*UPDATE 4/11 – "The Old Man," as coined by an official at Avian Haven, was examined Tuesday by Dr. Mark Pokras, a recent retiree of Tufts Wildlife Clinic in Grafton, Massachusetts, and current resident of Scarborough. The rehab center felt fortunate to have him in Maine and were grateful for his house call.
Dr. Pokras told those at Avian Haven he is "cautiously optimistic" about the viability of the wing tip. Vets expect at least two weeks before a more definitive prognosis can be made.
*UPDATE 4/11 – An official at Avian Haven in Freedom on Tuesday morning said the eagle suffered "some fairly serious lacerations along [its] left wing," and their main concern right now is the viability of the wing tip.
The bird rehab center further confirmed the warden service's inclination that the cuts found were consistent with bites received in combat with another eagle.
Also discovered by veterinarians: an elevated blood lead level.
The official said that although the blood lead level was not sufficiently high to be directly or immediately life threatening, it was "certainly sufficient to have impaired coordination and stamina, and thereby likely diminished the bird's ability to defend himself in a fight."
"Lead poisoning remains a serious problem for Maine's eagles," the official said. "This bird was the third adult male [Avian Haven] admitted in two days, April 6 and 7 — all had wounds consistent with eagle combat, and all had elevated blood levels."
Eagles are exposed to lead when they eat game remains contaminated with fragments of spent ammunition, the rehab center noted. Unlike loons, eagles do not get those exposures from eating fish containing lead fishing gear.
TRESCOTT TWP, Maine (NEWS CENTER) — A 34-year-old bald eagle was rescued Friday by a Maine game warden. It is the oldest ever documented in the state's history.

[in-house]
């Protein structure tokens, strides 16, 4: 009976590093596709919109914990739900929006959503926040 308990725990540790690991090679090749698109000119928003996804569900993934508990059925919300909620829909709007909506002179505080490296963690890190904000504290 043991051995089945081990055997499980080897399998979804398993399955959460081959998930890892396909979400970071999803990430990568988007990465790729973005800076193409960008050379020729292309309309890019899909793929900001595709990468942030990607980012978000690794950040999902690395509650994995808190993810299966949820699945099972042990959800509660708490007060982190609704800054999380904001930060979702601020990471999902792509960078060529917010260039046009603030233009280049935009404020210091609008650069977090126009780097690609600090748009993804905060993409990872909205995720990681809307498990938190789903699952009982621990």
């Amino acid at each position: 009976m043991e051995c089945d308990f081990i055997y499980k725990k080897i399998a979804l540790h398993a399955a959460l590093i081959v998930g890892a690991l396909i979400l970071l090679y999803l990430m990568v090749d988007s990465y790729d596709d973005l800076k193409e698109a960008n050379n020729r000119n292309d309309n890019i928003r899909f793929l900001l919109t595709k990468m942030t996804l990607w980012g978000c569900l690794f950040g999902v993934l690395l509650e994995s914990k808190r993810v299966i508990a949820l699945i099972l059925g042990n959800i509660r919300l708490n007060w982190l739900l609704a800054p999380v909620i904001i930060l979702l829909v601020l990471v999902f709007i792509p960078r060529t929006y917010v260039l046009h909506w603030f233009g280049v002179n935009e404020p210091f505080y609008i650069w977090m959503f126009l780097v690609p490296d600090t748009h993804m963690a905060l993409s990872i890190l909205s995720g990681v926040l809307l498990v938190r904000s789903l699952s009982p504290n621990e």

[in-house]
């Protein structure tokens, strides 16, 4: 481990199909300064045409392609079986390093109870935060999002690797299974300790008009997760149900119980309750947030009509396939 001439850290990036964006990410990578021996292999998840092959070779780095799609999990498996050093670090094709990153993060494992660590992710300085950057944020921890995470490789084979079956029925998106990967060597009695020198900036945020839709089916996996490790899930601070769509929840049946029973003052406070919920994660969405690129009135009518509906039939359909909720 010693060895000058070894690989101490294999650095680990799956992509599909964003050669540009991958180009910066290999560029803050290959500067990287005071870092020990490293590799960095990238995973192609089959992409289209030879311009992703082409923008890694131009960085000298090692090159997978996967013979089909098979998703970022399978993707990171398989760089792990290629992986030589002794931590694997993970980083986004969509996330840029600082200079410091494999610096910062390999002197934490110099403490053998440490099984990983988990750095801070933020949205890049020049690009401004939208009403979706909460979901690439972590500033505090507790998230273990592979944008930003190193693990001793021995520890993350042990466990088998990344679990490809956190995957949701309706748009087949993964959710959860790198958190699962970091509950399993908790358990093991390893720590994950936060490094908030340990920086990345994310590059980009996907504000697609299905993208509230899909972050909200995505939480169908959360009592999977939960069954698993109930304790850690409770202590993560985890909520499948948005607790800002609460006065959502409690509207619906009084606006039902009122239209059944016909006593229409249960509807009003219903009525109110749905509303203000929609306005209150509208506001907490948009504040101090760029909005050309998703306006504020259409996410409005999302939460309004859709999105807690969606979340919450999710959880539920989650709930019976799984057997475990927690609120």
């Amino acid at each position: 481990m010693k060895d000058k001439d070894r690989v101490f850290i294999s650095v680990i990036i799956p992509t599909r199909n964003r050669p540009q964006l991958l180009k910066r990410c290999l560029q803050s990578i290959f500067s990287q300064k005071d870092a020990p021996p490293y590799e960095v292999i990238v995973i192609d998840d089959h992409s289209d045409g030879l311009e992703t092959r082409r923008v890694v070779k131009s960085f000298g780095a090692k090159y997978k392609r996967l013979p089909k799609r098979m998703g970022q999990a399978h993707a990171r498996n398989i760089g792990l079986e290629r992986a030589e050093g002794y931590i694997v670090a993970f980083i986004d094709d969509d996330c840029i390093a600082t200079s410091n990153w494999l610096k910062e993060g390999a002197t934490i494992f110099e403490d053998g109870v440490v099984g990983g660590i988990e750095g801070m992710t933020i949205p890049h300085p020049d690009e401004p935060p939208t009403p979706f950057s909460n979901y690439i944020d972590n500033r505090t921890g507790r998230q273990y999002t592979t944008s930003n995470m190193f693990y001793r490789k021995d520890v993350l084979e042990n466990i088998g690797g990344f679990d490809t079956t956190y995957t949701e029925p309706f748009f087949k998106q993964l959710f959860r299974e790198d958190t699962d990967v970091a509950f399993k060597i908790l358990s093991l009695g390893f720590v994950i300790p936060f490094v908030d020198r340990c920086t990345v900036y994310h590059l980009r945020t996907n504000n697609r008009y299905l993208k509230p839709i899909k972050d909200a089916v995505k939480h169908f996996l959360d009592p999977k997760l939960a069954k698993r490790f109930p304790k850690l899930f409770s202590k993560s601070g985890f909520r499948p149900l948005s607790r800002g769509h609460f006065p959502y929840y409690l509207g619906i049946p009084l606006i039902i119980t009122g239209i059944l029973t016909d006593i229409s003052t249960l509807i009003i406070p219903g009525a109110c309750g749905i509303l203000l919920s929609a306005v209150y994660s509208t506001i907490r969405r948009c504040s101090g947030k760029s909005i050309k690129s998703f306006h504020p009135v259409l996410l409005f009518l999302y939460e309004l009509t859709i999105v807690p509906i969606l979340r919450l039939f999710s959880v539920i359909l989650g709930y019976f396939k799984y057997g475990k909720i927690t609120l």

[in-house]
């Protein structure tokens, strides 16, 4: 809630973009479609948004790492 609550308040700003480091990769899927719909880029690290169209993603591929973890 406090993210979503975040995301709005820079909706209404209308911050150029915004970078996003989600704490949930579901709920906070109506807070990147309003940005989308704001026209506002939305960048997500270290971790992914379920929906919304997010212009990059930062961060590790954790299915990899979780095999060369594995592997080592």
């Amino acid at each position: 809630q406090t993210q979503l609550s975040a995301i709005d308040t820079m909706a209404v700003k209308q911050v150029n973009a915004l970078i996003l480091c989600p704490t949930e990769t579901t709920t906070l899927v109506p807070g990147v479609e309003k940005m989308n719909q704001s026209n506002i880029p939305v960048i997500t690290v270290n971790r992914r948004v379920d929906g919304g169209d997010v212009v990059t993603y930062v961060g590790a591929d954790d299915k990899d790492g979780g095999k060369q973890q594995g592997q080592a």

The bird was banded in June of 1983 by the state Department of Inland Fisheries & Wildlife's former eagle biologist Charlie Todd who, for the past five years, has led the department's endangered species program.
The warden service got a call Friday reporting an injured bald eagle in the township of Trescott, located within 10 miles of Lubec in Downeast Maine. Warden Joe McBrine responded along with U.S. Fish & Wildlife Service biologist Amanda Hardaswick.
Local lobsterman Wayne Jones assisted McBrine in locating the bird along the shore at Hayrock Harbor in Trescott, and McBrine was able to walk right up to it and capture it without any struggle.
A band on its leg was at first difficult to read, but while preparing to transport the eagle McBrine cleaned it off and submitted the tag number to an online database.
The information he got back for 629-12255 was incredible: the bald eagle was banded as a newly hatched eaglet on June 21, 1983, by Todd and Barney Thompson on Grand Manan Island in New Brunswick, Canada. It was sighted on record only one other time — Edmunds Township in 1984 at less than a year old.
Wardens transported the eagle to Cherryfield and from there a volunteer driver took it the rest of the way to Avian Haven in Freedom for care under Marc Payne and Diane Wing. As of Monday, wardens said the eagle was doing well despite an injury to one of its wings, consistent with a fight with another eagle.
Avian Haven told wardens they plan to continue to rehabilitate the bird in hopes that they will soon be able to release it back into the wild.
Eagles in the wild generally only live 15-20 years, the department says. This one is a unique case.
The department notes that in the 1970s, bald eagles were endangered and there were less than 30 nesting pairs in the state. Some 40 years later, the specifies is no longer on that list and it is estimated there are over 900 pairs throughout Maine.
The resurgence is something the department considers one if it's most remarkable conservation success stories.
© 2017 WCSH-TV